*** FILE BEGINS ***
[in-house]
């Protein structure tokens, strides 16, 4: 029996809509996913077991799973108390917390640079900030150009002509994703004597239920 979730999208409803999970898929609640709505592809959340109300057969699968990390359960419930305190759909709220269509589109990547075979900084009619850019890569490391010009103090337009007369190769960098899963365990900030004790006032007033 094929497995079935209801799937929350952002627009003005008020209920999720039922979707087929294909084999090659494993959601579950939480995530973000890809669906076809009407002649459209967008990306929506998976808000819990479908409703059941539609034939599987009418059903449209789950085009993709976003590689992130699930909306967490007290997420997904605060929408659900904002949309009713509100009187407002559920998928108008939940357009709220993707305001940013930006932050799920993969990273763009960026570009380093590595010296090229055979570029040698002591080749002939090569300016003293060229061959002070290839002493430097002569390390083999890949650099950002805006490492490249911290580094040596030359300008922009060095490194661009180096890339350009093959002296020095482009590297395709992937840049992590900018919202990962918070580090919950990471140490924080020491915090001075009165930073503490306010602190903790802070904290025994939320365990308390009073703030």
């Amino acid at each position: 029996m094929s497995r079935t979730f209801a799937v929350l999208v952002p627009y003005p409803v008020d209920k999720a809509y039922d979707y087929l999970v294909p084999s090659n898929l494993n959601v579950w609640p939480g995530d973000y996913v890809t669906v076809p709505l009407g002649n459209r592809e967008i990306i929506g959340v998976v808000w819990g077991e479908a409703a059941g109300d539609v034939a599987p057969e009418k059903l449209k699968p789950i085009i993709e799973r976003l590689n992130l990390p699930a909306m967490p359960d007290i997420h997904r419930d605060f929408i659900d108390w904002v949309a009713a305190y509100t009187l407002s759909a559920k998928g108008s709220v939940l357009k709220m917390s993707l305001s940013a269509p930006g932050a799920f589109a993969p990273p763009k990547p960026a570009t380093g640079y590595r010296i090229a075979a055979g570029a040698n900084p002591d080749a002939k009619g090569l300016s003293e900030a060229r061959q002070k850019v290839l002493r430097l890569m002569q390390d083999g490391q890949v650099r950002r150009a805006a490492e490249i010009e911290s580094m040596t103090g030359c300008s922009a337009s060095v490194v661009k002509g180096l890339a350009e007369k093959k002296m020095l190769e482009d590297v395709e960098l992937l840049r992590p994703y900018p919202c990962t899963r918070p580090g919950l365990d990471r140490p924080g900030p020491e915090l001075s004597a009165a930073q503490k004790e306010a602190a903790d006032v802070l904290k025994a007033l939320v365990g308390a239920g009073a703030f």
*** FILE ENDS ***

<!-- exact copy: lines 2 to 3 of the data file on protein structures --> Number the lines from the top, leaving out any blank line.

């Protein structure tokens, strides 16, 4: 029996809509996913077991799973108390917390640079900030150009002509994703004597239920 979730999208409803999970898929609640709505592809959340109300057969699968990390359960419930305190759909709220269509589109990547075979900084009619850019890569490391010009103090337009007369190769960098899963365990900030004790006032007033 094929497995079935209801799937929350952002627009003005008020209920999720039922979707087929294909084999090659494993959601579950939480995530973000890809669906076809009407002649459209967008990306929506998976808000819990479908409703059941539609034939599987009418059903449209789950085009993709976003590689992130699930909306967490007290997420997904605060929408659900904002949309009713509100009187407002559920998928108008939940357009709220993707305001940013930006932050799920993969990273763009960026570009380093590595010296090229055979570029040698002591080749002939090569300016003293060229061959002070290839002493430097002569390390083999890949650099950002805006490492490249911290580094040596030359300008922009060095490194661009180096890339350009093959002296020095482009590297395709992937840049992590900018919202990962918070580090919950990471140490924080020491915090001075009165930073503490306010602190903790802070904290025994939320365990308390009073703030």
């Amino acid at each position: 029996m094929s497995r079935t979730f209801a799937v929350l999208v952002p627009y003005p409803v008020d209920k999720a809509y039922d979707y087929l999970v294909p084999s090659n898929l494993n959601v579950w609640p939480g995530d973000y996913v890809t669906v076809p709505l009407g002649n459209r592809e967008i990306i929506g959340v998976v808000w819990g077991e479908a409703a059941g109300d539609v034939a599987p057969e009418k059903l449209k699968p789950i085009i993709e799973r976003l590689n992130l990390p699930a909306m967490p359960d007290i997420h997904r419930d605060f929408i659900d108390w904002v949309a009713a305190y509100t009187l407002s759909a559920k998928g108008s709220v939940l357009k709220m917390s993707l305001s940013a269509p930006g932050a799920f589109a993969p990273p763009k990547p960026a570009t380093g640079y590595r010296i090229a075979a055979g570029a040698n900084p002591d080749a002939k009619g090569l300016s003293e900030a060229r061959q002070k850019v290839l002493r430097l890569m002569q390390d083999g490391q890949v650099r950002r150009a805006a490492e490249i010009e911290s580094m040596t103090g030359c300008s922009a337009s060095v490194v661009k002509g180096l890339a350009e007369k093959k002296m020095l190769e482009d590297v395709e960098l992937l840049r992590p994703y900018p919202c990962t899963r918070p580090g919950l365990d990471r140490p924080g900030p020491e915090l001075s004597a009165a930073q503490k004790e306010a602190a903790d006032v802070l904290k025994a007033l939320v365990g308390a239920g009073a703030f």